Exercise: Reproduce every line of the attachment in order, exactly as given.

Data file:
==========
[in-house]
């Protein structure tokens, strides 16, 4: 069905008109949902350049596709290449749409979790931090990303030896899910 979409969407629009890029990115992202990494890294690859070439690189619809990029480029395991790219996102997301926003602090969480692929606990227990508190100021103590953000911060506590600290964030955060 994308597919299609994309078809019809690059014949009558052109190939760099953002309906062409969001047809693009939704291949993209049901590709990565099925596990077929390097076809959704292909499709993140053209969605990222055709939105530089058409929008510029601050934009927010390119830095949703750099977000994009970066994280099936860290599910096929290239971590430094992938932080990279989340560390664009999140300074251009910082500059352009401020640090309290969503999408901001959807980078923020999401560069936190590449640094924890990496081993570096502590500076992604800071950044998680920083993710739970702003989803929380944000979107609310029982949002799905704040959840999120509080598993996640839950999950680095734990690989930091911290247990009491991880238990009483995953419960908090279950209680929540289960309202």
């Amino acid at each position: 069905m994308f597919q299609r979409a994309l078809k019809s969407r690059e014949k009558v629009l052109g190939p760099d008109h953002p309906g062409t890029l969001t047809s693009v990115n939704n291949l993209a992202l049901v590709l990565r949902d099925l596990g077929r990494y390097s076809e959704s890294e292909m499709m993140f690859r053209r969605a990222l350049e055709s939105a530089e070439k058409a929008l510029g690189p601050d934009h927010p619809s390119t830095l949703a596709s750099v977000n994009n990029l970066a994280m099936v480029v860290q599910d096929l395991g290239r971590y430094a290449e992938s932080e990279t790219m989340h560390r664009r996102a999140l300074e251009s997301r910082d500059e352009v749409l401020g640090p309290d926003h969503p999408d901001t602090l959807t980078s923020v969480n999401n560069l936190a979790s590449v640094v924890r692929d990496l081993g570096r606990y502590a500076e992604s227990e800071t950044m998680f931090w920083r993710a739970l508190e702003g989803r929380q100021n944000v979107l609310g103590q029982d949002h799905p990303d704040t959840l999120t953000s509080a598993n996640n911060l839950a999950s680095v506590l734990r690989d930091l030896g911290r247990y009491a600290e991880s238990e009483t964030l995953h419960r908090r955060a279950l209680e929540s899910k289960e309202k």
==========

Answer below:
[in-house]
């Protein structure tokens, strides 16, 4: 069905008109949902350049596709290449749409979790931090990303030896899910 979409969407629009890029990115992202990494890294690859070439690189619809990029480029395991790219996102997301926003602090969480692929606990227990508190100021103590953000911060506590600290964030955060 994308597919299609994309078809019809690059014949009558052109190939760099953002309906062409969001047809693009939704291949993209049901590709990565099925596990077929390097076809959704292909499709993140053209969605990222055709939105530089058409929008510029601050934009927010390119830095949703750099977000994009970066994280099936860290599910096929290239971590430094992938932080990279989340560390664009999140300074251009910082500059352009401020640090309290969503999408901001959807980078923020999401560069936190590449640094924890990496081993570096502590500076992604800071950044998680920083993710739970702003989803929380944000979107609310029982949002799905704040959840999120509080598993996640839950999950680095734990690989930091911290247990009491991880238990009483995953419960908090279950209680929540289960309202």
């Amino acid at each position: 069905m994308f597919q299609r979409a994309l078809k019809s969407r690059e014949k009558v629009l052109g190939p760099d008109h953002p309906g062409t890029l969001t047809s693009v990115n939704n291949l993209a992202l049901v590709l990565r949902d099925l596990g077929r990494y390097s076809e959704s890294e292909m499709m993140f690859r053209r969605a990222l350049e055709s939105a530089e070439k058409a929008l510029g690189p601050d934009h927010p619809s390119t830095l949703a596709s750099v977000n994009n990029l970066a994280m099936v480029v860290q599910d096929l395991g290239r971590y430094a290449e992938s932080e990279t790219m989340h560390r664009r996102a999140l300074e251009s997301r910082d500059e352009v749409l401020g640090p309290d926003h969503p999408d901001t602090l959807t980078s923020v969480n999401n560069l936190a979790s590449v640094v924890r692929d990496l081993g570096r606990y502590a500076e992604s227990e800071t950044m998680f931090w920083r993710a739970l508190e702003g989803r929380q100021n944000v979107l609310g103590q029982d949002h799905p990303d704040t959840l999120t953000s509080a598993n996640n911060l839950a999950s680095v506590l734990r690989d930091l030896g911290r247990y009491a600290e991880s238990e009483t964030l995953h419960r908090r955060a279950l209680e929540s899910k289960e309202k």